All Hands on Tech: BlackBerry Q10 [Blue Jays edition]

Good news BlackBerry purists – the keyboard is back.

Place it next to the 2011 BlackBerry Bold and it looks similar. It’ss about the same size. It has a very similar keyboard.
But look closer. You’ll notice the larger 3.1-inch screen. BlackBerry ditched the old track pad and straightened out the keyboard.
Turn it on. You’ll really notice the difference. BlackBerry 10 presents a totally new user interface. With the Q10, it’s all about productivity.
The messaging Hub really shines with the keyboard. It’s the ultimate unified inbox. One view shows you messages from many different sources. From e-mail to Twitter to text messages, the Hub is always accessible with one simple gesture.
The background of the Hub, Calendar, and Remember app are black. It’s not just a design preference, but meant to save battery life. The OLED screen doesn’t need to use of energy to display black. It’s one reason the Q10 is rated at 13 hours of talk time. It also helps that it has a larger battery. By comparison the Z10 is rated at 10 hours.
The keyboard is also a great navigator. While on the home screen, just type what you want to do. Instantly – you’ll get back action suggestions.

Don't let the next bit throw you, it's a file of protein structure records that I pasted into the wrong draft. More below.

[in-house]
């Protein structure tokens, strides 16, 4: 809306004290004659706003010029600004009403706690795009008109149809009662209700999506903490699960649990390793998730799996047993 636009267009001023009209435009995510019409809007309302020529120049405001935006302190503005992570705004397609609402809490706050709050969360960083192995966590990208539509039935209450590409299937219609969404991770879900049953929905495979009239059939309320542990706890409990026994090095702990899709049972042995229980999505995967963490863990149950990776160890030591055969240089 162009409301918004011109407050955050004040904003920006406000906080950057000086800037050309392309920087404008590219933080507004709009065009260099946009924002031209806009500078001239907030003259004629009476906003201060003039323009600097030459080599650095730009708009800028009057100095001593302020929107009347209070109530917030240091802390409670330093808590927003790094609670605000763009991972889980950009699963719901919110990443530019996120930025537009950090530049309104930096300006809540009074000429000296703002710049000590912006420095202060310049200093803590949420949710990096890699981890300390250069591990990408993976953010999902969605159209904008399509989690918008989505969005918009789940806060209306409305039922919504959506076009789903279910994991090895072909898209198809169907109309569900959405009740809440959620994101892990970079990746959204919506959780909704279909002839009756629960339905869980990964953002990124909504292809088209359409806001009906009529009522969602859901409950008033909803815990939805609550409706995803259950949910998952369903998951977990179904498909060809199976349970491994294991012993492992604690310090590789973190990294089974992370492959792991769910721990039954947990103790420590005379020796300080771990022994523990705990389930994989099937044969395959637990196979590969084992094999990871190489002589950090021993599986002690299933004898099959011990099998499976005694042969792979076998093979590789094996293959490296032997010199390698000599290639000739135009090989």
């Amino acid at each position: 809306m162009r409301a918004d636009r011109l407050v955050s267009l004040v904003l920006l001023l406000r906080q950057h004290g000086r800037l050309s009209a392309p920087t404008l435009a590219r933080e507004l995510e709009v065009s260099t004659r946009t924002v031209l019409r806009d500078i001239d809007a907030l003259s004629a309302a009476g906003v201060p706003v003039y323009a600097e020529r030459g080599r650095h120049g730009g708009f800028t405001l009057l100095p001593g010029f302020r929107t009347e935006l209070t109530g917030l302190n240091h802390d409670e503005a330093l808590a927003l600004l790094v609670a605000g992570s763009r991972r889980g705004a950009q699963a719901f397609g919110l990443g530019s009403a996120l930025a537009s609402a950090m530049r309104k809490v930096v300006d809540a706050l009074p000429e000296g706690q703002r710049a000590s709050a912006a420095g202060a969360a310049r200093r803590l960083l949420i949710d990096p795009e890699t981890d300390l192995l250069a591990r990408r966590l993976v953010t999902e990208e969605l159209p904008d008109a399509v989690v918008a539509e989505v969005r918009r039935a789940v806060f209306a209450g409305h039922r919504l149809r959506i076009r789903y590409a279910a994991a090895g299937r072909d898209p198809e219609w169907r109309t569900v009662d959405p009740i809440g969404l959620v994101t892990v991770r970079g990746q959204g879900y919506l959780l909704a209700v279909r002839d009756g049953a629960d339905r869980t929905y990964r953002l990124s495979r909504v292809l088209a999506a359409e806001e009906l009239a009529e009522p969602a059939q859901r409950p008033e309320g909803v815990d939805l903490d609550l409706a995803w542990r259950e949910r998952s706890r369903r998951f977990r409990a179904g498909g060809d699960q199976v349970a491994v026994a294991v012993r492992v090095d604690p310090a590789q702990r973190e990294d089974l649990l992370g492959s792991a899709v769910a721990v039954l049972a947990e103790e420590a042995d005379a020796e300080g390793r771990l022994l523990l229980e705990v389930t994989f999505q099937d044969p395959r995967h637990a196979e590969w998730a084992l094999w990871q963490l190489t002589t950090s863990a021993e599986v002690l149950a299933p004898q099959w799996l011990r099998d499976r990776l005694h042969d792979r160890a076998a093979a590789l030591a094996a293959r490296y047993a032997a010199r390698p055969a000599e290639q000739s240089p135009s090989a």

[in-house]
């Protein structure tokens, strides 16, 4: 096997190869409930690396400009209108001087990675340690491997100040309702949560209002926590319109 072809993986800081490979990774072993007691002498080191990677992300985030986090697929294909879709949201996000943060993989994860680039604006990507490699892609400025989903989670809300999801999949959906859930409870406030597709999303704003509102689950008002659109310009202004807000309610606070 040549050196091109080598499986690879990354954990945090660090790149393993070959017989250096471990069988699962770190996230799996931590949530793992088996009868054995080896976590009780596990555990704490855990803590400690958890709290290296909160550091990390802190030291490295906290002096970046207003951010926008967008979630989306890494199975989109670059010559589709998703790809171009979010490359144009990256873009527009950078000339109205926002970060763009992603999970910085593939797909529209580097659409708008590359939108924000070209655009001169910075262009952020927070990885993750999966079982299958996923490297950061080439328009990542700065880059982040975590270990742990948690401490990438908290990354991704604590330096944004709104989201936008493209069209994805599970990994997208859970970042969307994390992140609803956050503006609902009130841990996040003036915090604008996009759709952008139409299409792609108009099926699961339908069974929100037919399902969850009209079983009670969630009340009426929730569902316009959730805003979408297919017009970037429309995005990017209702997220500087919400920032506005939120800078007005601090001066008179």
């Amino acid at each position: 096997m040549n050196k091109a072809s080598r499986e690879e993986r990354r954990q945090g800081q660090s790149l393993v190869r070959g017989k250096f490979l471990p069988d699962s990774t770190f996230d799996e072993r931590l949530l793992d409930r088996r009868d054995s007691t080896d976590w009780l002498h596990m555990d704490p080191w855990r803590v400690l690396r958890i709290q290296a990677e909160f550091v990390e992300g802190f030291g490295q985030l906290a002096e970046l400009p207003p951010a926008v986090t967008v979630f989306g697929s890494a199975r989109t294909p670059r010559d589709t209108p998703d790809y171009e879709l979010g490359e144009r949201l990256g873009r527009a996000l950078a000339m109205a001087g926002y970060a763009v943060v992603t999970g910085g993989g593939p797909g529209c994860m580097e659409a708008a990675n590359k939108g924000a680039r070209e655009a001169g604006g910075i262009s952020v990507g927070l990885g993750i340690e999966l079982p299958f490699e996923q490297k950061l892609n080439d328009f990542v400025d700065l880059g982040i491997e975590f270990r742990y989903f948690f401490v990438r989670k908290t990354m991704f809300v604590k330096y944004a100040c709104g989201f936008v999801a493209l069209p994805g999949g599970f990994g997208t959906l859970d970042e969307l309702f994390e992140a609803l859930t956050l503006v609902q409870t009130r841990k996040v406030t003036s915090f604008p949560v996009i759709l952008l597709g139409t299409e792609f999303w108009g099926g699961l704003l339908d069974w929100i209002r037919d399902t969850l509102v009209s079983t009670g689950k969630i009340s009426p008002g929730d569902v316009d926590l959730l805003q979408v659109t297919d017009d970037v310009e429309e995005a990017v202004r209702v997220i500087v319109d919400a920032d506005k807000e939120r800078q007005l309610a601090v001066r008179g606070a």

There’s also a long list of keyboard shortcuts when you’re in different apps. For example, when reading your e-mail you can press “R” to reply to a message or “F” to forward it. BlackBerry fans love these time-saving tricks.
Enough with work stuff.  The Q10 can be used for multimedia and games too. With a dual-core 1.5 Ghz processor. It has the HTML5 Web browser packaged with BlackBerry 10. It has access to all the apps in BlackBerry World, and they work fine on the square screen.
The camera is also great. It takes 8 megapixel stills and 1080p video. A new high-dynamic range mode to use in tricky lighting situations.
The Q10 is available with the major carriers for $199 on a three year contract. Buying it off contract will cost you $700.

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Jim Love, Chief Content Officer, IT World Canada

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Brian Jackson
Brian Jackson
Editorial director of IT World Canada. Covering technology as it applies to business users. Multiple COPA award winner and now judge. Paddles a canoe as much as possible.

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